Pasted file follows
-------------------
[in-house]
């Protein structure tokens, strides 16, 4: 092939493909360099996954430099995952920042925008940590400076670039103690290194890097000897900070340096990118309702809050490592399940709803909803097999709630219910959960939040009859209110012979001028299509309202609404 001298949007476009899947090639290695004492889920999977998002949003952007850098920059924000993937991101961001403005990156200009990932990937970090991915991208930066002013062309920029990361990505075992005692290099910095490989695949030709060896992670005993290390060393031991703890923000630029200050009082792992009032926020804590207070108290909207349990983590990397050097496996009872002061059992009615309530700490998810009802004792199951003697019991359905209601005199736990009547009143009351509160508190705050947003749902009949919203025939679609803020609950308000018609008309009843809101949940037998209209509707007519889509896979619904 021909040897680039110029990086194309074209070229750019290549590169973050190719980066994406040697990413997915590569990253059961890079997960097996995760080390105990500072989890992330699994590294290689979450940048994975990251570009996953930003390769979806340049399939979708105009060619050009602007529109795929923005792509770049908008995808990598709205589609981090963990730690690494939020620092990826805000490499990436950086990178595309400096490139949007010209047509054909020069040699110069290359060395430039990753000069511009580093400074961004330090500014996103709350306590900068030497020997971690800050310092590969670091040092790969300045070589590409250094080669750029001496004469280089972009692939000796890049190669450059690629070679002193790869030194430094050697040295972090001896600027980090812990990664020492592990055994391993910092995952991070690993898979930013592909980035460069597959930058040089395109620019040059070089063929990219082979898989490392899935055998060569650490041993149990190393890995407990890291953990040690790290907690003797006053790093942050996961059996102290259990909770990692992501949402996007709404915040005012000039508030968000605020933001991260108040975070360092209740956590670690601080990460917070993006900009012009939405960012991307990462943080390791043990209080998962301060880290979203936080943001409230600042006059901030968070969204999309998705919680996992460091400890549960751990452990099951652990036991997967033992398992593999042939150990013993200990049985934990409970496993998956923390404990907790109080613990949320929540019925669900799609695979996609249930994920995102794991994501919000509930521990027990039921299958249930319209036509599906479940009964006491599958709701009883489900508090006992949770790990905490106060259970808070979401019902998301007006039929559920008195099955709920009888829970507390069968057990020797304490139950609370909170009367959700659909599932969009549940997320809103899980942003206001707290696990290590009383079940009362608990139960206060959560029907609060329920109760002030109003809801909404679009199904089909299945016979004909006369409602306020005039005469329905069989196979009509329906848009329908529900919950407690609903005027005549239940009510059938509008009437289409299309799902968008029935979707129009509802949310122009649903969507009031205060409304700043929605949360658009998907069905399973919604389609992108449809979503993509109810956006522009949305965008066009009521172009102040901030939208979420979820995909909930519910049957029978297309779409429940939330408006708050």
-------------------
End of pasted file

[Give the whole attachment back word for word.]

[in-house]
């Protein structure tokens, strides 16, 4: 092939493909360099996954430099995952920042925008940590400076670039103690290194890097000897900070340096990118309702809050490592399940709803909803097999709630219910959960939040009859209110012979001028299509309202609404 001298949007476009899947090639290695004492889920999977998002949003952007850098920059924000993937991101961001403005990156200009990932990937970090991915991208930066002013062309920029990361990505075992005692290099910095490989695949030709060896992670005993290390060393031991703890923000630029200050009082792992009032926020804590207070108290909207349990983590990397050097496996009872002061059992009615309530700490998810009802004792199951003697019991359905209601005199736990009547009143009351509160508190705050947003749902009949919203025939679609803020609950308000018609008309009843809101949940037998209209509707007519889509896979619904 021909040897680039110029990086194309074209070229750019290549590169973050190719980066994406040697990413997915590569990253059961890079997960097996995760080390105990500072989890992330699994590294290689979450940048994975990251570009996953930003390769979806340049399939979708105009060619050009602007529109795929923005792509770049908008995808990598709205589609981090963990730690690494939020620092990826805000490499990436950086990178595309400096490139949007010209047509054909020069040699110069290359060395430039990753000069511009580093400074961004330090500014996103709350306590900068030497020997971690800050310092590969670091040092790969300045070589590409250094080669750029001496004469280089972009692939000796890049190669450059690629070679002193790869030194430094050697040295972090001896600027980090812990990664020492592990055994391993910092995952991070690993898979930013592909980035460069597959930058040089395109620019040059070089063929990219082979898989490392899935055998060569650490041993149990190393890995407990890291953990040690790290907690003797006053790093942050996961059996102290259990909770990692992501949402996007709404915040005012000039508030968000605020933001991260108040975070360092209740956590670690601080990460917070993006900009012009939405960012991307990462943080390791043990209080998962301060880290979203936080943001409230600042006059901030968070969204999309998705919680996992460091400890549960751990452990099951652990036991997967033992398992593999042939150990013993200990049985934990409970496993998956923390404990907790109080613990949320929540019925669900799609695979996609249930994920995102794991994501919000509930521990027990039921299958249930319209036509599906479940009964006491599958709701009883489900508090006992949770790990905490106060259970808070979401019902998301007006039929559920008195099955709920009888829970507390069968057990020797304490139950609370909170009367959700659909599932969009549940997320809103899980942003206001707290696990290590009383079940009362608990139960206060959560029907609060329920109760002030109003809801909404679009199904089909299945016979004909006369409602306020005039005469329905069989196979009509329906848009329908529900919950407690609903005027005549239940009510059938509008009437289409299309799902968008029935979707129009509802949310122009649903969507009031205060409304700043929605949360658009998907069905399973919604389609992108449809979503993509109810956006522009949305965008066009009521172009102040901030939208979420979820995909909930519910049957029978297309779409429940939330408006708050």